One of the latests posts on the ASCD In Service blog talked about the possible death of the the novel in the secondary classroom.
I remember in high school I actually took a novel class where the teacher gave us a speed reading test in the beginning of the semester, and based on that we were given a number of pages that we had to read per week. When we finished a novel, we had to have a conference with him and maybe write a paper. During class, we all faced each other in rows and. . . read. I think my number was 250 pages per week, on top of my other work from all my other classes, so I ended up reading a lot of trash novels and none of the heavier classics on my "to read before I die" list because I needed to make my pages with minimal brain strain. In my other senior English class, I took short story and poetry, so not too much reading in that one either. I must say, I did not get very far on my list before I got to college and decided to major in chemistry.
I did not stay with chemistry and ended up graduating as an English major, but besides my Russian lit. class, I didn't read any novels. I read a lot of excerpts in Norton Anthologies and I read plays and poems. When I started teaching English, it was no longer considered best practice to have English electives courses so we taught pretty much from the textbook (more excerpts, short stories and plays). We covered maybe one or two novels a year, except for my AP classes who did six at the most. My all time favorite American lit. books to fall back on as a teacher were: To Kill a Mockingbird, The Great Gatsby, Joy Luck Club, Of Mice and Men (or Grapes of Wrath) and Their Eyes Were Watching God.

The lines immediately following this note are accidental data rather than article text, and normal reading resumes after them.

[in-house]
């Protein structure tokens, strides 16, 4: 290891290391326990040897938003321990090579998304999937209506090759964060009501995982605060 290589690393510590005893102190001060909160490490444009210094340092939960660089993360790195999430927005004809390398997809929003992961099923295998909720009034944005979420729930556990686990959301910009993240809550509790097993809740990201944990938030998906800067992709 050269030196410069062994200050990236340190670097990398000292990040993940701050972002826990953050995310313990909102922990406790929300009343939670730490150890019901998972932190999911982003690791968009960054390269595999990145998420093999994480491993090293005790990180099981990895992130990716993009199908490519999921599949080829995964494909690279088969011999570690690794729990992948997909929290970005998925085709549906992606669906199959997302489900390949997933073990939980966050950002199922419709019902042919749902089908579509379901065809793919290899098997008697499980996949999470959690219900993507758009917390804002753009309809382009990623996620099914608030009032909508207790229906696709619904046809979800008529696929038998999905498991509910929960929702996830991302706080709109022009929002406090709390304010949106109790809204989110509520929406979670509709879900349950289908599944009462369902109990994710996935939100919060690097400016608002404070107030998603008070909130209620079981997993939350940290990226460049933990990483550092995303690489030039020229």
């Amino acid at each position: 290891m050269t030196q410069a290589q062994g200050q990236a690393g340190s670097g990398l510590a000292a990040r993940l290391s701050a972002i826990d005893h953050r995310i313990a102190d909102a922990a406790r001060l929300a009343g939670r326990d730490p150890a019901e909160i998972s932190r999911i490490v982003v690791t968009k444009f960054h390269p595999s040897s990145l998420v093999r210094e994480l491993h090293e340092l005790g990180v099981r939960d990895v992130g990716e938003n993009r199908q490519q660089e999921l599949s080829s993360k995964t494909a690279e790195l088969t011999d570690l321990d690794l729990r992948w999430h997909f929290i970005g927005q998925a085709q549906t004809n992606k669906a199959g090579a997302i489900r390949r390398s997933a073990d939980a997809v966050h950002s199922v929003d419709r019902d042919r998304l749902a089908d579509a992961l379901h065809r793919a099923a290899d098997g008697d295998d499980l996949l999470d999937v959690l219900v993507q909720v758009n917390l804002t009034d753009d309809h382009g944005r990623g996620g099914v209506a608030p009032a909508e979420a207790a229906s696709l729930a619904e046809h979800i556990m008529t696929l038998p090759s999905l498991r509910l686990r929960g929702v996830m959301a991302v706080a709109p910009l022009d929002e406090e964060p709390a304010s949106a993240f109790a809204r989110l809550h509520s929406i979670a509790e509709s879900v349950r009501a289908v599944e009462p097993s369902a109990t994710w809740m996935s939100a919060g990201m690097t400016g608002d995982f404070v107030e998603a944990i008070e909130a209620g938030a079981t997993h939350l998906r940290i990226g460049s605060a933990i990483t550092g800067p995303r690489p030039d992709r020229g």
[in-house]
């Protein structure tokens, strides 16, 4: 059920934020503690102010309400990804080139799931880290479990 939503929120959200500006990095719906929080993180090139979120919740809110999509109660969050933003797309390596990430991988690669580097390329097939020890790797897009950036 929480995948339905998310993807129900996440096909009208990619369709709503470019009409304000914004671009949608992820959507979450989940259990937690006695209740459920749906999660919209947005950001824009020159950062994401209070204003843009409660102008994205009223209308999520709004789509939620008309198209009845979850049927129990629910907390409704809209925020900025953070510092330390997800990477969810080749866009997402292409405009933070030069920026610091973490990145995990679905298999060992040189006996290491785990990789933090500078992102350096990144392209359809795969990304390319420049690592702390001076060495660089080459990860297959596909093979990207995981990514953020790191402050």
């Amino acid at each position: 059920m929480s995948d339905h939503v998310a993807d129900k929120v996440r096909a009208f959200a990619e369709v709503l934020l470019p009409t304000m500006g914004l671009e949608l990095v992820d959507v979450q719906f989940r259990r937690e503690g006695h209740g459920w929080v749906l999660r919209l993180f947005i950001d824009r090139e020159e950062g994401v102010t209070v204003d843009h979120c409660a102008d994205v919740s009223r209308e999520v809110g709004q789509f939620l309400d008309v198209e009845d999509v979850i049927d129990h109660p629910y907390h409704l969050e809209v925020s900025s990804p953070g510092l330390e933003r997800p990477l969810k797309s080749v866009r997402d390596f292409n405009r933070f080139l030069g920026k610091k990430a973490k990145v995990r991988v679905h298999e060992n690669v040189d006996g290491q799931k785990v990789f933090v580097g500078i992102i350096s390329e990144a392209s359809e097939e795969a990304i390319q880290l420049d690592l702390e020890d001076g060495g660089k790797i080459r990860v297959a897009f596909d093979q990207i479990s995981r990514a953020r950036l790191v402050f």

Laura Hamilton, of the RAND Corporation, addressed this idea that teachers are no longer using novels at a November 20 forum on standardized assessments hosted by the Center on Education Policy. According to Hamilton, more and more teachers are assigning short passages to their students to read because this is how reading is tested on most assessments under NCLB. Instead of assigning novels to students and having them write essays on what they read, educators are having the students read short passages and answer multiple-choice questions or, in essence, teaching to the test.
The pressures associated with achieving high assessment scores may have put some of these educators in a position where they see no need to incorporate novels into their curriculum. But if students only read short passages, then that is what they will become accustomed to, and some may not even comprehend why it is important to read a full-length book.
Are novels assigned less frequently than in the past in your school system? How do you think assigning short passages instead of full-length novels will affect students, and do you think assessments have killed the novel in the classroom? If novels are no longer assigned in the classroom, which of the "canonical" novels will you mourn for?